I hope you won’t think me waspish or crabby, but I’m mad as a wet hen. In fact, I may go ape.
Why, I’ve just read — with wall-eyed astonishment — the prediction of the global 2000 study that hundreds of thousands of animal species could be extinguished in the next 20 years. This is no cock-and-bull story, but an official report of the U.S. government. Now, as an animal lover, this predicted loss drives me cuckoo. But the report doesn’t even mention the impact this loss will have on something else I cherish, the English language.
Obviously, English literature derives much of its richness and beauty from the animal world. Think of William Blake without a tiger or Herman Melville without a whale. But what about us ordinary folk who employ homely slang to enliven our speech and expression?
Are we citizens to bury our heads in the sand, ostrich-like, while a bunch of jackasses destroy what’s left of wild habitats? Are we a herd of sheep that will sit idly by like dumb bunnies while corporate sharks and vultures feather their nests and squirrel away vast profits by contaminating the soil and air? Haven’t we had it up to the gills with water pollution? Haven’t we been buffaloed enough by mindless “progress”?
Let me put a bug in your ear. I’m going to talk turkey and give it to you straight from the horse’s mouth. I don’t intend to monkey around , and I will not weasel. And nothing can make me clam up because I’m loaded for bear. Take a gander at what I’ve got to say.
If those old goats in big corporations continue to have their way, soon it will rain acid cats and dogs all over the planet. Let’s not play possum for these skunks. The time has come for concerned citizens to fish or cut bait. We’ve got to outfox these jackals. I’m not talking about merely badgering or goosing them. I think we should make jailbirds of them all, even if we have to hold kangaroo court to do so. If necessary, we ought to hound them to their graves. As you can see, I’m prepared to go hog wild.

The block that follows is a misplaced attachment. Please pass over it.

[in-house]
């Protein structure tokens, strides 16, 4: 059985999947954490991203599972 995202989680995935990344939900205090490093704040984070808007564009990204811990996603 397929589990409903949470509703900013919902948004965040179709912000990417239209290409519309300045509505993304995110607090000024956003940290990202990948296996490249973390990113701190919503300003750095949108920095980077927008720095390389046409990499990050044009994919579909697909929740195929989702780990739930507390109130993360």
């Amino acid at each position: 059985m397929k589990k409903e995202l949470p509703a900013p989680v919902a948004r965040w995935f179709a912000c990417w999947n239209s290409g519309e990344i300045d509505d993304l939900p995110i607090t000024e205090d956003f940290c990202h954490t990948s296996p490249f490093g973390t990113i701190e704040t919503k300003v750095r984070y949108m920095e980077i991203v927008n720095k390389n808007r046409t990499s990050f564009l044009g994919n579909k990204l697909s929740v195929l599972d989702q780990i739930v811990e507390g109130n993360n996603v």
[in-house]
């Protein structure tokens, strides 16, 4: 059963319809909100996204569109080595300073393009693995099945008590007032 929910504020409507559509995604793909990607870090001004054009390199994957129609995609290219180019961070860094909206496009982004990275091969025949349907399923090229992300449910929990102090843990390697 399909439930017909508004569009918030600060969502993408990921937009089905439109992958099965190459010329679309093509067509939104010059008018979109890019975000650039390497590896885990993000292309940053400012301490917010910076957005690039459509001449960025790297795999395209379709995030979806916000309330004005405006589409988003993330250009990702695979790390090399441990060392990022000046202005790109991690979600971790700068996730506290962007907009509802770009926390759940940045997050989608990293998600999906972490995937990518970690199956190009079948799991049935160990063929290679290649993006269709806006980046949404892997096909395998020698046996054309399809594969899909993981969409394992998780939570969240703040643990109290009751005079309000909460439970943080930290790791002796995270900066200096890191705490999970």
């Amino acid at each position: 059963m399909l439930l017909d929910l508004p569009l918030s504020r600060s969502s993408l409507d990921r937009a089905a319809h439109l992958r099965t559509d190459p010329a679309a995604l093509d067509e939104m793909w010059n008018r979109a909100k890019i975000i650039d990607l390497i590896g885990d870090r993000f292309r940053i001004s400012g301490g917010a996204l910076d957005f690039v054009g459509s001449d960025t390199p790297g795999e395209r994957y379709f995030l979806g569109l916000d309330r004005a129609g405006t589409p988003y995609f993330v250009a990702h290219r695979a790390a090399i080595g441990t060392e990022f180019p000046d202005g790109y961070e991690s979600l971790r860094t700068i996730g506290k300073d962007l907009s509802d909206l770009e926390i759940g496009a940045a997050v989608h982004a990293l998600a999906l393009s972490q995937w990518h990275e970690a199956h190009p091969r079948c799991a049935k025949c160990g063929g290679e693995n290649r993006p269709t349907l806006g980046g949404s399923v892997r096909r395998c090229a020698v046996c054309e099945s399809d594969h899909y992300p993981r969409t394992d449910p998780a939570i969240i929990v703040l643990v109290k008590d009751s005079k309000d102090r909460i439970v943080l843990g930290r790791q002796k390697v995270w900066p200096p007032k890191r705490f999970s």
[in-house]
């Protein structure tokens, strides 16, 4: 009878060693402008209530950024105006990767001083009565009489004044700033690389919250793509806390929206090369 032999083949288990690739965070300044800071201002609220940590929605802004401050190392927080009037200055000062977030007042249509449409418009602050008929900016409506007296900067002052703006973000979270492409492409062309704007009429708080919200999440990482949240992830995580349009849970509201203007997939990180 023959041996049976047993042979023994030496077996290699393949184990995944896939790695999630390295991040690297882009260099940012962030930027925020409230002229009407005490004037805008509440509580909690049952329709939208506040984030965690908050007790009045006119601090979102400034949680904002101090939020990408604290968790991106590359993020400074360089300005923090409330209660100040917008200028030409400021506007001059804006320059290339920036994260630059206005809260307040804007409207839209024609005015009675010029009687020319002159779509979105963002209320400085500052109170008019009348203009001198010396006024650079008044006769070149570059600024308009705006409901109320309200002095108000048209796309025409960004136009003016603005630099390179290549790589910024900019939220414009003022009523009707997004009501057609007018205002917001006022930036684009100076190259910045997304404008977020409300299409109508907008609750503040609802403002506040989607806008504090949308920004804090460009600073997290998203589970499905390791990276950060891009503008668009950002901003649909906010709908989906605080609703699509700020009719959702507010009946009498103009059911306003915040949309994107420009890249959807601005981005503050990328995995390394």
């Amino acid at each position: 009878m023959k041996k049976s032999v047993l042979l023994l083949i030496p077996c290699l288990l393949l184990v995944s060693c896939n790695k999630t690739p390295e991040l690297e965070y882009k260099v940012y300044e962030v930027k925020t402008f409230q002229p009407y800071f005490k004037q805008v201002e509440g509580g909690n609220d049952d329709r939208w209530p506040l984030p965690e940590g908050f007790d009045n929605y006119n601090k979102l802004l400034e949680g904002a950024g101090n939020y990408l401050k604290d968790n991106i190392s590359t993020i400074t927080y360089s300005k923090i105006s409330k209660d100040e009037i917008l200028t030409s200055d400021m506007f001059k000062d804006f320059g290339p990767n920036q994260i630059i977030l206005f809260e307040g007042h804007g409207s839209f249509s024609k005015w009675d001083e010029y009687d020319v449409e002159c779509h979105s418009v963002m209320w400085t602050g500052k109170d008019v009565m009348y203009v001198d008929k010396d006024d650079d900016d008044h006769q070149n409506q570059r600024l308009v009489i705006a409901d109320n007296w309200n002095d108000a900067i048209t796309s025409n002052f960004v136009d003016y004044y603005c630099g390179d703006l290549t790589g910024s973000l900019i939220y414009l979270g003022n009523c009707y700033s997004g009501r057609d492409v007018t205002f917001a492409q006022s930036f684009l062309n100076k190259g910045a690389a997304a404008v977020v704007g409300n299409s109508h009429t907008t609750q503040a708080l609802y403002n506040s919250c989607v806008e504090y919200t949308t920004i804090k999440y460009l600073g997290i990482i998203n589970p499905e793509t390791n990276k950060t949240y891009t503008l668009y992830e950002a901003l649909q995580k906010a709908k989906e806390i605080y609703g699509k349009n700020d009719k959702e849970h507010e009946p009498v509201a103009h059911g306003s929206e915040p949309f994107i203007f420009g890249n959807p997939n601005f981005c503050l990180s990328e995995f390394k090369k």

Of course, it will not be easy to rescue endangered species, but we mustn’t quail before the difficulties. To win, we’ll have to be as courageous as lions, as cunning as serpents, as stubborn as mules, and as wise as owls. Constant vigilance will be called for. We’ll need eyes like a hawk if we are to mole in and ferret out the information necessary to make our case. And no proceeding at a snail’s pace for us! We’ve got to work like a beaver, float like a butterfly, and sting like a bee!
Also, it will be necessary to raise funds for this work. We should all be prepared to pony up to feed the kitties of animal protection groups. Perhaps we could raise additional funds by sponsoring stag parties and donkey roasts.
Finally, we need to conduct grassroots drives. There’s a lot of potential supporters out there. Virtually every one-horse town has a lodge for the Elks, the Moose, or the Eagles. Then there are the Baltimore Orioles and Ravens, the Los Angeles Rams, the Miami Dolphins, and the St. Louis Cardinals. And think of the millions of Americans who, rather than hoof it, have purchased a Cobra, Falcon, Jaguar, Impala, Mustang, or Pinto.
If we could create a stampede by all these people on behalf of animal protection, we could turn the whole thing around in two shakes of a lamb’s tail. Unless they are chicken-hearted or have bats in their belfry, they ought to join right up, and if they do, the job would be a lark. Maybe we could actually preserve endangered species! Wouldn’t that be something to crow about?